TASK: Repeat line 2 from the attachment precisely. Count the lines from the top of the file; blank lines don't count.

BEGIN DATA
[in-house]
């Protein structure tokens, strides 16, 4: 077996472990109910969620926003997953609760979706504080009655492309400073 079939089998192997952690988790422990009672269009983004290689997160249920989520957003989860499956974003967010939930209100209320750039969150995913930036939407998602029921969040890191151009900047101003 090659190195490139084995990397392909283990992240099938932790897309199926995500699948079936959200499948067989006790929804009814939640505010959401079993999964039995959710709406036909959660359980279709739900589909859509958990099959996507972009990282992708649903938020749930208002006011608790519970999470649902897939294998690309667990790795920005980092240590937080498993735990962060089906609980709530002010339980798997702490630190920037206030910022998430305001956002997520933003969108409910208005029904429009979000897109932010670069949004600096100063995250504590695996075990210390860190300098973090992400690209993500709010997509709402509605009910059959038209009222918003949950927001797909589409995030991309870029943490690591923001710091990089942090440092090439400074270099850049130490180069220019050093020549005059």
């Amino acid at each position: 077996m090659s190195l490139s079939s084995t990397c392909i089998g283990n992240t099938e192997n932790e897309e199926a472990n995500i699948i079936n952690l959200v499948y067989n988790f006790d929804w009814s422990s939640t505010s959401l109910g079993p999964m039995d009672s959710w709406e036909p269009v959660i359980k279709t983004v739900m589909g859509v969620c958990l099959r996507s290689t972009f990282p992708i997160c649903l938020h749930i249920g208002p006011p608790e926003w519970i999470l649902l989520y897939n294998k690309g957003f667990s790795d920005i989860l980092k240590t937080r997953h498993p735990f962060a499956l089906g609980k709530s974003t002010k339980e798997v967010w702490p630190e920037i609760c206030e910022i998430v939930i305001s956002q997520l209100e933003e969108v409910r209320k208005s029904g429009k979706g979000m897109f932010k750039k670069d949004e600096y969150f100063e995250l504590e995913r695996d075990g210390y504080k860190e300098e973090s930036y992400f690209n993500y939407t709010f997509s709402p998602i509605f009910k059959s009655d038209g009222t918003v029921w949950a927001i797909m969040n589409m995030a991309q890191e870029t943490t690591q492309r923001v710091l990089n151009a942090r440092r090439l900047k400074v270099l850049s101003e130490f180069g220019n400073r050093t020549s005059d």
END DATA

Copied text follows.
């Protein structure tokens, strides 16, 4: 077996472990109910969620926003997953609760979706504080009655492309400073 079939089998192997952690988790422990009672269009983004290689997160249920989520957003989860499956974003967010939930209100209320750039969150995913930036939407998602029921969040890191151009900047101003 090659190195490139084995990397392909283990992240099938932790897309199926995500699948079936959200499948067989006790929804009814939640505010959401079993999964039995959710709406036909959660359980279709739900589909859509958990099959996507972009990282992708649903938020749930208002006011608790519970999470649902897939294998690309667990790795920005980092240590937080498993735990962060089906609980709530002010339980798997702490630190920037206030910022998430305001956002997520933003969108409910208005029904429009979000897109932010670069949004600096100063995250504590695996075990210390860190300098973090992400690209993500709010997509709402509605009910059959038209009222918003949950927001797909589409995030991309870029943490690591923001710091990089942090440092090439400074270099850049130490180069220019050093020549005059």